|| CS22310 |
|| USER CENTRED DESIGN AND HUMAN COMPUTER INTERACTION |
|| 2003/2004 |
|| Dr Mark B Ratcliffe |
|| Semester 2 |
|| Dr Mark J Neal |
|| CS22120 or CI22120 |
| Course delivery
|| Lecture || 22 lectures |
|| Seminars / Tutorials || Up to 12 x 1hr |
|Assessment Type||Assessment Length/Details||Proportion|
|Semester Exam||2 Hours ||100%|
|Supplementary Exam|| Will take the same form, under the terms of the Department's policy. || |
|| http://www.aber.ac.uk/compsci/ModuleInfo/CS22310 |
This module will enable the student to incorporate principles of user centred design into the development of applications built on modern windowing systems.
On successful completion of this module students should be able to:
design and implement effective user interfaces, making appropriate use of development techniques.
apply task and user modelling techniques to the design and evaluation of an interactive system.
appreciate the limitations of human capacities, and identify how they affect design choices.
This course deals with the issue of how systems should be built in order to make them understandable by, and accessible to, users. Principles of good interface design are introduced and applied to the issue of human computer interaction. The course also considers methods and tools for achieving good computer interface design.
1. Fundamental principles of good design - 4 Lectures
Functionality. Usability. Socio-technical system interaction. Task and dialogue levels.
2. Models for Human Computer Interaction - 4 Lectures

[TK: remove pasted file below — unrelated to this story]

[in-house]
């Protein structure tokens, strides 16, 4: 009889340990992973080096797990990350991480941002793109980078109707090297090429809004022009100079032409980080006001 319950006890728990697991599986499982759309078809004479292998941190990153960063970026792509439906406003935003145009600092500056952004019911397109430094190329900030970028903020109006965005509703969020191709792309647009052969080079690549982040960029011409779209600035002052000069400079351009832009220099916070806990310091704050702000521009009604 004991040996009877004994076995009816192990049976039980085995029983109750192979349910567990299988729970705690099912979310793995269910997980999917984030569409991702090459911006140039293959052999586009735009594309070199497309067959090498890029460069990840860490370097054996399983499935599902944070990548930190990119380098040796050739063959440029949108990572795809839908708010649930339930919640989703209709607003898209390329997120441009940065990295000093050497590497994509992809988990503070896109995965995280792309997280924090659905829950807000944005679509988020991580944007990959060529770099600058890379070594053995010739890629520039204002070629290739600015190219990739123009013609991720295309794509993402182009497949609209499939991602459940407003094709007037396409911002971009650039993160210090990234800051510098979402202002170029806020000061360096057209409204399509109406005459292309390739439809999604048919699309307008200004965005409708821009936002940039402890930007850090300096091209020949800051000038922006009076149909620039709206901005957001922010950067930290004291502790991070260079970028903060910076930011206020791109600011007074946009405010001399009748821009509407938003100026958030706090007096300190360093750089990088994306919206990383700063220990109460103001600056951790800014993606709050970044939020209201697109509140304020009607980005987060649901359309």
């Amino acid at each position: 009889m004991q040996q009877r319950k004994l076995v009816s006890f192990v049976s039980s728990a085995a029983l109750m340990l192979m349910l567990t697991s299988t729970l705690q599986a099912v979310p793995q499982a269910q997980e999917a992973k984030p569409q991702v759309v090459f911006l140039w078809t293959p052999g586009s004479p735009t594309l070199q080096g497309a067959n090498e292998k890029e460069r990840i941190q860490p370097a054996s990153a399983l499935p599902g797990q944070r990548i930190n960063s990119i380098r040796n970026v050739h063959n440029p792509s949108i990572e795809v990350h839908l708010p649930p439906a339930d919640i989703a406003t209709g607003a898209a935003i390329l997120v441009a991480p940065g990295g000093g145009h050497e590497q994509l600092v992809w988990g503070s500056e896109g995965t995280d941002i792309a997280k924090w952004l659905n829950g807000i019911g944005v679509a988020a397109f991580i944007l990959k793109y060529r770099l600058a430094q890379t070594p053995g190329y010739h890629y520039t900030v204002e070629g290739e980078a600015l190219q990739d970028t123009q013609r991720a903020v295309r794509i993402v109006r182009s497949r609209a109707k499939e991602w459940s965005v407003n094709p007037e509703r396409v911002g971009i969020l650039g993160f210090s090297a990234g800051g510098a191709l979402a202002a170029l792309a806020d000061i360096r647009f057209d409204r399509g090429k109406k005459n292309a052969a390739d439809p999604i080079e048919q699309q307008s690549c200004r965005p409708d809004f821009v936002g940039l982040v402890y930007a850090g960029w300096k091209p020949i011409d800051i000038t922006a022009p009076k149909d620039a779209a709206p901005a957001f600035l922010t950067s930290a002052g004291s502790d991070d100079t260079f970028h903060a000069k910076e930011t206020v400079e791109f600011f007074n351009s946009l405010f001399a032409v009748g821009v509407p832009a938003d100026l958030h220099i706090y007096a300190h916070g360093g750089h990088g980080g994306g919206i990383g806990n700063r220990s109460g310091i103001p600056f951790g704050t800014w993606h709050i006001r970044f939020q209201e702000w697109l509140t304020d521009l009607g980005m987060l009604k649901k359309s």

Mental models. Taskflow models. Dialogue interaction models.
3. Methods for Human Computer Interaction - 5 Lectures
Requirements specification. User interface design. Evaluation techniques. Support tools for methods.
4. Guidelines for screen interfaces - 3 Lectures
HCI characteristics, human performance issues, use of colour.
5. Implementation level issues - 3 Lectures
Types of interface device. Types of interaction. Representation of colour within windowing systems.
6. Case studies - 3 Lectures
Examples of system development which bring out the different issues covered in the course.
** Recommended Text
Ben Shneiderman (1998) Designing the User Interface
3rd Ed.. Addison Wesley ISBN 0201694972
** Consult For Futher Information
Jenny Preece (ed) (1992) A Guide to Usability: Human Factors in Computing
Addison-Wesley ISBN 0-201-62768-X
William M. Newman and Michael G. Lamming (1995) Interactive System Design
Addison Wesley ISBN 0-201-63162-8
Donald A. Norman (1988) The Psychology of Everyday Things
Harper Collins ISBN 0465067093
This module is at CQFW Level 5